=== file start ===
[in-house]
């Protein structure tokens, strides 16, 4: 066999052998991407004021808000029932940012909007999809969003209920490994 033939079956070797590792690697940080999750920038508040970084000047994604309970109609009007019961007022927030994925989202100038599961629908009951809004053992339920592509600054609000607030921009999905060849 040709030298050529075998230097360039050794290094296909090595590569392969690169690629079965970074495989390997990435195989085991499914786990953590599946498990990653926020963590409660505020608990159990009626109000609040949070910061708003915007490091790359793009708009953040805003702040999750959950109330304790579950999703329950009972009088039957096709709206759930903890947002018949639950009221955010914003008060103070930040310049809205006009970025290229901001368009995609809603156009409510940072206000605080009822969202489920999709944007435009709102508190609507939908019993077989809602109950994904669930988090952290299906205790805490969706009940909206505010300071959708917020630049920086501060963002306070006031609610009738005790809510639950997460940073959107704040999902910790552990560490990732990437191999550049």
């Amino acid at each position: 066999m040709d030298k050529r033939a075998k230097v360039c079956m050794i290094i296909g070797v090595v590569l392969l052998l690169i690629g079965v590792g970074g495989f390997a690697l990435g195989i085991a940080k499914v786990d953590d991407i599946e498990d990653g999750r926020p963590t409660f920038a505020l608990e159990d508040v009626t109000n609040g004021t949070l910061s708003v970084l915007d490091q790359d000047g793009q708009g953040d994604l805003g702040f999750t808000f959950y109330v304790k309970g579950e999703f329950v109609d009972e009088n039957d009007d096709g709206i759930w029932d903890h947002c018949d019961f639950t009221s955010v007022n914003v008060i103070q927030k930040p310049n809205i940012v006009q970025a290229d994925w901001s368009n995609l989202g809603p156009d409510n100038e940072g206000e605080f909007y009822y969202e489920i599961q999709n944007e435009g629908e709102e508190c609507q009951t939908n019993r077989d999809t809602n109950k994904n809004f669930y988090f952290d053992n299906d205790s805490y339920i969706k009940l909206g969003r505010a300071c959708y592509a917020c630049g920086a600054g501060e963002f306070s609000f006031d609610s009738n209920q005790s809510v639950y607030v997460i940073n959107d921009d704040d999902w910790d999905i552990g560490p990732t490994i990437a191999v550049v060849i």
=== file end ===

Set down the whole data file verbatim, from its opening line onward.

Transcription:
[in-house]
């Protein structure tokens, strides 16, 4: 066999052998991407004021808000029932940012909007999809969003209920490994 033939079956070797590792690697940080999750920038508040970084000047994604309970109609009007019961007022927030994925989202100038599961629908009951809004053992339920592509600054609000607030921009999905060849 040709030298050529075998230097360039050794290094296909090595590569392969690169690629079965970074495989390997990435195989085991499914786990953590599946498990990653926020963590409660505020608990159990009626109000609040949070910061708003915007490091790359793009708009953040805003702040999750959950109330304790579950999703329950009972009088039957096709709206759930903890947002018949639950009221955010914003008060103070930040310049809205006009970025290229901001368009995609809603156009409510940072206000605080009822969202489920999709944007435009709102508190609507939908019993077989809602109950994904669930988090952290299906205790805490969706009940909206505010300071959708917020630049920086501060963002306070006031609610009738005790809510639950997460940073959107704040999902910790552990560490990732990437191999550049």
């Amino acid at each position: 066999m040709d030298k050529r033939a075998k230097v360039c079956m050794i290094i296909g070797v090595v590569l392969l052998l690169i690629g079965v590792g970074g495989f390997a690697l990435g195989i085991a940080k499914v786990d953590d991407i599946e498990d990653g999750r926020p963590t409660f920038a505020l608990e159990d508040v009626t109000n609040g004021t949070l910061s708003v970084l915007d490091q790359d000047g793009q708009g953040d994604l805003g702040f999750t808000f959950y109330v304790k309970g579950e999703f329950v109609d009972e009088n039957d009007d096709g709206i759930w029932d903890h947002c018949d019961f639950t009221s955010v007022n914003v008060i103070q927030k930040p310049n809205i940012v006009q970025a290229d994925w901001s368009n995609l989202g809603p156009d409510n100038e940072g206000e605080f909007y009822y969202e489920i599961q999709n944007e435009g629908e709102e508190c609507q009951t939908n019993r077989d999809t809602n109950k994904n809004f669930y988090f952290d053992n299906d205790s805490y339920i969706k009940l909206g969003r505010a300071c959708y592509a917020c630049g920086a600054g501060e963002f306070s609000f006031d609610s009738n209920q005790s809510v639950y607030v997460i940073n959107d921009d704040d999902w910790d999905i552990g560490p990732t490994i990437a191999v550049v060849i």